Bills threatened by crowded timetable

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Indy Politics

The Government is facing serious problems getting a number of Bills on to the statute book before autumn because of an overcrowded timetable in the Lords, the Tories said yesterday.

Lord Strathclyde, their leader in the Upper House, said ministers would be "hard pushed" to meet their deadlines. "Since last week and up to the week after Easter, we will be dealing with nine second readings. These are very substantial Bills. We do think the Government are in a legislative bottleneck."

Tories and Liberal Democrats said the Government's problems in the House of Lords had deepened because of the peers' insistence on more debate on the Sexual Offences (Amendment) Bill, under which the age of consent is to be lowered to 16 for both sexes.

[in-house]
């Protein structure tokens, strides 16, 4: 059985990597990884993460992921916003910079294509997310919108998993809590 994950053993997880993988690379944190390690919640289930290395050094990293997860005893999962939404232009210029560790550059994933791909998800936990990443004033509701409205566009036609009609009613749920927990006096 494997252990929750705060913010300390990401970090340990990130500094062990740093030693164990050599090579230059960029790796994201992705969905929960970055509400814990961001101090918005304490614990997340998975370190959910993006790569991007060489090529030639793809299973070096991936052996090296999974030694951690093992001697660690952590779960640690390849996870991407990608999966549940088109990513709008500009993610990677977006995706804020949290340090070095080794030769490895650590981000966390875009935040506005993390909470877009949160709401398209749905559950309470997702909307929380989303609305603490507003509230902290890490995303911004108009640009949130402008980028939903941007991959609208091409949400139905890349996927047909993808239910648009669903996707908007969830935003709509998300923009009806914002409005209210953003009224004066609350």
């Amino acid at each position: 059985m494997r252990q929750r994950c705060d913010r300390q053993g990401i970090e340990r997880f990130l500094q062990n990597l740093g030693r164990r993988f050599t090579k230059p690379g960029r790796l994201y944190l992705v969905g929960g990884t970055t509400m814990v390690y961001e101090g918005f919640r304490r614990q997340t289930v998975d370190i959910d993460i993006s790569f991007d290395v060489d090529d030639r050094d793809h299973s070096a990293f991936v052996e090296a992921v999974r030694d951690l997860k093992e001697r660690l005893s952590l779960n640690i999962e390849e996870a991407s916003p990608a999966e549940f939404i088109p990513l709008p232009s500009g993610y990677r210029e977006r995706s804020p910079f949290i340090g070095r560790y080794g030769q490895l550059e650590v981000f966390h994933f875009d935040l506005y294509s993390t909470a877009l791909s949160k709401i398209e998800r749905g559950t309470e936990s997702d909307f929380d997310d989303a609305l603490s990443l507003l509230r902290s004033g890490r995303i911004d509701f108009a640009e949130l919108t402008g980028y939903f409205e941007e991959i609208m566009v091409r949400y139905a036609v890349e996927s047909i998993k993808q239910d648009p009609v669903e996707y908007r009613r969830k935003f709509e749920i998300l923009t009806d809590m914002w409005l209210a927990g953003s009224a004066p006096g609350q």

Baroness Young, the leading campaigner to keep the present law, has said she would seek to change the Bill during its committee stage by introducing an amendment that would change the age of consent to 18 for boys and girls. But a government source made clear that ministers would not allow the issue to lead to the delay of otherlegislation.

Lord Strathclyde said a last-minute flood of 500 government amendments to such measures as the Financial Services and Markets Bill was causing the crowding of the parliamentary timetable.

He said the Wildlife and Countryside Bill and the Transport Bill had still not reached the Upper House. He raised the possibility of the controversial legislation implementing the Patten Report on Royal Ulster Constabulary reform being introduced as well.

Lord Strathclyde said: "All this will put a great deal ofpressure on the legislative timetable. But it's not our fault; it's the Government's fault. We are simply doing our job of scrutinising it."